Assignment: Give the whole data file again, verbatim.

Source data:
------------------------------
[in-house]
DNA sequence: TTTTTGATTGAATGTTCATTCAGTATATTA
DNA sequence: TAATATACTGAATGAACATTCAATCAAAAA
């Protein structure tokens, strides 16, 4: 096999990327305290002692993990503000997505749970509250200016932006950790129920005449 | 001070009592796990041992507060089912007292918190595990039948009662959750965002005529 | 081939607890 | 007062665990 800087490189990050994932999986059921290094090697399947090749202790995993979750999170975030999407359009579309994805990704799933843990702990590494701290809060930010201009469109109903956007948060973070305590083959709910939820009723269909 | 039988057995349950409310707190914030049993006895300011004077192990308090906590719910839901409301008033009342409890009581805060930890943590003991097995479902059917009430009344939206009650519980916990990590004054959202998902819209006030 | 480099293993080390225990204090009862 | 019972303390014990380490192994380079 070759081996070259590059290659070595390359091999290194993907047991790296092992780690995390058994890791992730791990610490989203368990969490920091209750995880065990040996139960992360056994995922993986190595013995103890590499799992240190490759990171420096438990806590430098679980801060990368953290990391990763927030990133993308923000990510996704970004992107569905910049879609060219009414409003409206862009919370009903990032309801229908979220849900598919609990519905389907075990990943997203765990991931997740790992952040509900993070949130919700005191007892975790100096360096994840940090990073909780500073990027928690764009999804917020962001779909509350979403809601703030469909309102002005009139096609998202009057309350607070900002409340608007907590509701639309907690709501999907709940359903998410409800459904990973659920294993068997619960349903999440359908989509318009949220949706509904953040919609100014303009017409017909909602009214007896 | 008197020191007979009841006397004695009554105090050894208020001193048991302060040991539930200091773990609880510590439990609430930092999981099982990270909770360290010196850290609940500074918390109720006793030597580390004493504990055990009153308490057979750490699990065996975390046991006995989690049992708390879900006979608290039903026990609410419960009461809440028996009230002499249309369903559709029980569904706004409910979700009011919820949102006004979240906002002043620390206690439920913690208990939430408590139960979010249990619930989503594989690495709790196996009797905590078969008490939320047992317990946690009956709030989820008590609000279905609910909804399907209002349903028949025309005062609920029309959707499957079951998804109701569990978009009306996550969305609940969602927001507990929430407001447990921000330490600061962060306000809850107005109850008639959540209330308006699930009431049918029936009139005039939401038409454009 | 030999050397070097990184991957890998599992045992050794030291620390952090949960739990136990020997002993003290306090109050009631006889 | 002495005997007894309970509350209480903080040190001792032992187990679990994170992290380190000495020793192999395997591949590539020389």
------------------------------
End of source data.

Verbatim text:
[in-house]
DNA sequence: TTTTTGATTGAATGTTCATTCAGTATATTA
DNA sequence: TAATATACTGAATGAACATTCAATCAAAAA
């Protein structure tokens, strides 16, 4: 096999990327305290002692993990503000997505749970509250200016932006950790129920005449 | 001070009592796990041992507060089912007292918190595990039948009662959750965002005529 | 081939607890 | 007062665990 800087490189990050994932999986059921290094090697399947090749202790995993979750999170975030999407359009579309994805990704799933843990702990590494701290809060930010201009469109109903956007948060973070305590083959709910939820009723269909 | 039988057995349950409310707190914030049993006895300011004077192990308090906590719910839901409301008033009342409890009581805060930890943590003991097995479902059917009430009344939206009650519980916990990590004054959202998902819209006030 | 480099293993080390225990204090009862 | 019972303390014990380490192994380079 070759081996070259590059290659070595390359091999290194993907047991790296092992780690995390058994890791992730791990610490989203368990969490920091209750995880065990040996139960992360056994995922993986190595013995103890590499799992240190490759990171420096438990806590430098679980801060990368953290990391990763927030990133993308923000990510996704970004992107569905910049879609060219009414409003409206862009919370009903990032309801229908979220849900598919609990519905389907075990990943997203765990991931997740790992952040509900993070949130919700005191007892975790100096360096994840940090990073909780500073990027928690764009999804917020962001779909509350979403809601703030469909309102002005009139096609998202009057309350607070900002409340608007907590509701639309907690709501999907709940359903998410409800459904990973659920294993068997619960349903999440359908989509318009949220949706509904953040919609100014303009017409017909909602009214007896 | 008197020191007979009841006397004695009554105090050894208020001193048991302060040991539930200091773990609880510590439990609430930092999981099982990270909770360290010196850290609940500074918390109720006793030597580390004493504990055990009153308490057979750490699990065996975390046991006995989690049992708390879900006979608290039903026990609410419960009461809440028996009230002499249309369903559709029980569904706004409910979700009011919820949102006004979240906002002043620390206690439920913690208990939430408590139960979010249990619930989503594989690495709790196996009797905590078969008490939320047992317990946690009956709030989820008590609000279905609910909804399907209002349903028949025309005062609920029309959707499957079951998804109701569990978009009306996550969305609940969602927001507990929430407001447990921000330490600061962060306000809850107005109850008639959540209330308006699930009431049918029936009139005039939401038409454009 | 030999050397070097990184991957890998599992045992050794030291620390952090949960739990136990020997002993003290306090109050009631006889 | 002495005997007894309970509350209480903080040190001792032992187990679990994170992290380190000495020793192999395997591949590539020389």